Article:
Twin Falls County housing market dips in December | still better than 2016

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TWIN FALLS, Idaho (KMVT/KSVT) - The Twin Falls County housing market decreased in December from November, but numbers are still better than 2016.

Lynette Neibar, a Realtor with Coldwell Banker Canyonside Realty, said the Twin Falls County housing market is on the same trend as the national statistics.

"It's really common for the winter to kind of slow down. That's kind of the natural ebb and flow for real estate," Neibar said.

She said although December sales were less than other months in 2017, sales for the year overall were still better than 2016.

"We're doing less of an aggressive climb in December than the rest of 2017," she said.

Neibar said inventory is currently low, but that doesn't mean it's a bad thing.

"Now's a great time to put your house on the market. When inventory's high, it's a great time for buyers to have lots to choose from," she explained.

She said there are times in the summer when inventory is high, so that means it's good for buyers.

"It just kind of depends on where people sit in the market and what they're looking to do with their real estate needs," she said.

According to data from the Intermountain Multiple Listing Service, in December 2016, 87 homes were sold in Twin Falls County with 299 houses on the market. In December 2017, 101 homes were sold with 289 houses on the market.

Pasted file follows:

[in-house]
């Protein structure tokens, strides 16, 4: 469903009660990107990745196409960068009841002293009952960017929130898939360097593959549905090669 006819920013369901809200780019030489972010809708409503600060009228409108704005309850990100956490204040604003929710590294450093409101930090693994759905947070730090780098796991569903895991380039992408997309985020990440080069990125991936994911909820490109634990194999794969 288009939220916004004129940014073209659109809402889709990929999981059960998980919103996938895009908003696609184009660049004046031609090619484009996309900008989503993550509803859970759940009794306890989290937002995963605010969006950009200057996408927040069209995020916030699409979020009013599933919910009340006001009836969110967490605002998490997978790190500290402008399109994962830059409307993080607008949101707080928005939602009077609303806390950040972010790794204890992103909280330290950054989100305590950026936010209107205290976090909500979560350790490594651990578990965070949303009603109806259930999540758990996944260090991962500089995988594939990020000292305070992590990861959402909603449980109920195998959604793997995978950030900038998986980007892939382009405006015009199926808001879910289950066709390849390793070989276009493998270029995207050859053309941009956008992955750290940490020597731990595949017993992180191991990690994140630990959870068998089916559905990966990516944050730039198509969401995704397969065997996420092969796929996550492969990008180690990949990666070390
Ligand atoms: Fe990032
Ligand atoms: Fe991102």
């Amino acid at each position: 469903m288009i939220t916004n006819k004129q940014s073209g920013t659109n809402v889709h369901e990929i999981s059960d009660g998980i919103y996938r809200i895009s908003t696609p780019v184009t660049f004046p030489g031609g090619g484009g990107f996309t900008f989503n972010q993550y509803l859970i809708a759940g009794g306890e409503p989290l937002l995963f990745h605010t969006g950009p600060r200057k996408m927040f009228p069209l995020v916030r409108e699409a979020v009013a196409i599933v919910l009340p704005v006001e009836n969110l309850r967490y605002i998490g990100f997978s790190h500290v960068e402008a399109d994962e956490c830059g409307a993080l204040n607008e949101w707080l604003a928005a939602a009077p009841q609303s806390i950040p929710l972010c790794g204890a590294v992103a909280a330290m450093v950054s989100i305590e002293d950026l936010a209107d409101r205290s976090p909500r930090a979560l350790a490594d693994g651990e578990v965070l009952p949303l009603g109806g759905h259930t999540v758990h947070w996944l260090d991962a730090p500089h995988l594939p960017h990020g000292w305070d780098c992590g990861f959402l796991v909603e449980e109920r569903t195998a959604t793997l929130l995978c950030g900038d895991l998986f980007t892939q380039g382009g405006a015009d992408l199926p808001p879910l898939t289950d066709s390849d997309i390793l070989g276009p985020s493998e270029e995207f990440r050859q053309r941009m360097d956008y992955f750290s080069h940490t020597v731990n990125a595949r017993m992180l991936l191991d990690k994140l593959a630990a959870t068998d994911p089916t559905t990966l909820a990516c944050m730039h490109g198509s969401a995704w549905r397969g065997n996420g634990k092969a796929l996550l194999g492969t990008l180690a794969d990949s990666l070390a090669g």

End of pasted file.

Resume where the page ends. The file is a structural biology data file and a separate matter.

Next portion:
Neibar explains that it depends on every Realtor as they are "independent contractors."

"We're not quite seeing the dip that we saw last winter," she said.

In the county, from 2016 to 2017, Neibar said there was a "huge bump in newly constructed homes as opposed to pre-existing homes."

"Pre-existing homes are up 10.84 percent, newly constructed homes are up 125 percent," she said.

While January is not over yet, she said they won't have the data until next month, however Neibar said she personally see's them listing more properties now that could possibly tie into New Year's resolutions.

"We're getting a lot of listings coming onto the market. People want to move on and move up, and we're getting a lot of buyers too," she continued. "People who have resolutions to stop renting and buy a home. It is emotionally driven, I think."

As the year goes on, Neibar thinks sales will continue steadily.

"I expect to see more listings come on the market, especially with the warming of the weather and that's just natural," she said.



 
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